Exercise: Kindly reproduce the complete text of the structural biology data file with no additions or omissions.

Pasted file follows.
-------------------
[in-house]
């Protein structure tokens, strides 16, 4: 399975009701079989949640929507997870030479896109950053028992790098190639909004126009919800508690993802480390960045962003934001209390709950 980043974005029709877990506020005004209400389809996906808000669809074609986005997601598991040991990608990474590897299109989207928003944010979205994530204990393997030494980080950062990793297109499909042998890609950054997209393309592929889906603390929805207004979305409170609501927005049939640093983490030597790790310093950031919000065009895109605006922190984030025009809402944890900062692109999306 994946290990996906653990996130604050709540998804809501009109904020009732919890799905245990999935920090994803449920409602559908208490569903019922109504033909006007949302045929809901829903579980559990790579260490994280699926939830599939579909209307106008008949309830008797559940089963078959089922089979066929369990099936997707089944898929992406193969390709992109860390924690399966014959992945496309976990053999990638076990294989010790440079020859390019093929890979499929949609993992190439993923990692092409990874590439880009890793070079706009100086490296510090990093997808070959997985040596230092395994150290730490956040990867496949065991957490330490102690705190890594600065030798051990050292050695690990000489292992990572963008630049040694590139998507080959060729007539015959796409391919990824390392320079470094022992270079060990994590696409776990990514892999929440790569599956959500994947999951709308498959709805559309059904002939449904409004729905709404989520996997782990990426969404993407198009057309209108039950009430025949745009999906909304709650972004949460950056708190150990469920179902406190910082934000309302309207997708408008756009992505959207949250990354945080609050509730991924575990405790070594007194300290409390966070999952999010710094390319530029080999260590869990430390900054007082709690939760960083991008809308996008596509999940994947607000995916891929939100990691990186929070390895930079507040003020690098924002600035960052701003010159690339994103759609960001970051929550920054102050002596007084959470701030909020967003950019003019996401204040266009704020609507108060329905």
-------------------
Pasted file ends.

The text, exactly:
[in-house]
């Protein structure tokens, strides 16, 4: 399975009701079989949640929507997870030479896109950053028992790098190639909004126009919800508690993802480390960045962003934001209390709950 980043974005029709877990506020005004209400389809996906808000669809074609986005997601598991040991990608990474590897299109989207928003944010979205994530204990393997030494980080950062990793297109499909042998890609950054997209393309592929889906603390929805207004979305409170609501927005049939640093983490030597790790310093950031919000065009895109605006922190984030025009809402944890900062692109999306 994946290990996906653990996130604050709540998804809501009109904020009732919890799905245990999935920090994803449920409602559908208490569903019922109504033909006007949302045929809901829903579980559990790579260490994280699926939830599939579909209307106008008949309830008797559940089963078959089922089979066929369990099936997707089944898929992406193969390709992109860390924690399966014959992945496309976990053999990638076990294989010790440079020859390019093929890979499929949609993992190439993923990692092409990874590439880009890793070079706009100086490296510090990093997808070959997985040596230092395994150290730490956040990867496949065991957490330490102690705190890594600065030798051990050292050695690990000489292992990572963008630049040694590139998507080959060729007539015959796409391919990824390392320079470094022992270079060990994590696409776990990514892999929440790569599956959500994947999951709308498959709805559309059904002939449904409004729905709404989520996997782990990426969404993407198009057309209108039950009430025949745009999906909304709650972004949460950056708190150990469920179902406190910082934000309302309207997708408008756009992505959207949250990354945080609050509730991924575990405790070594007194300290409390966070999952999010710094390319530029080999260590869990430390900054007082709690939760960083991008809308996008596509999940994947607000995916891929939100990691990186929070390895930079507040003020690098924002600035960052701003010159690339994103759609960001970051929550920054102050002596007084959470701030909020967003950019003019996401204040266009704020609507108060329905």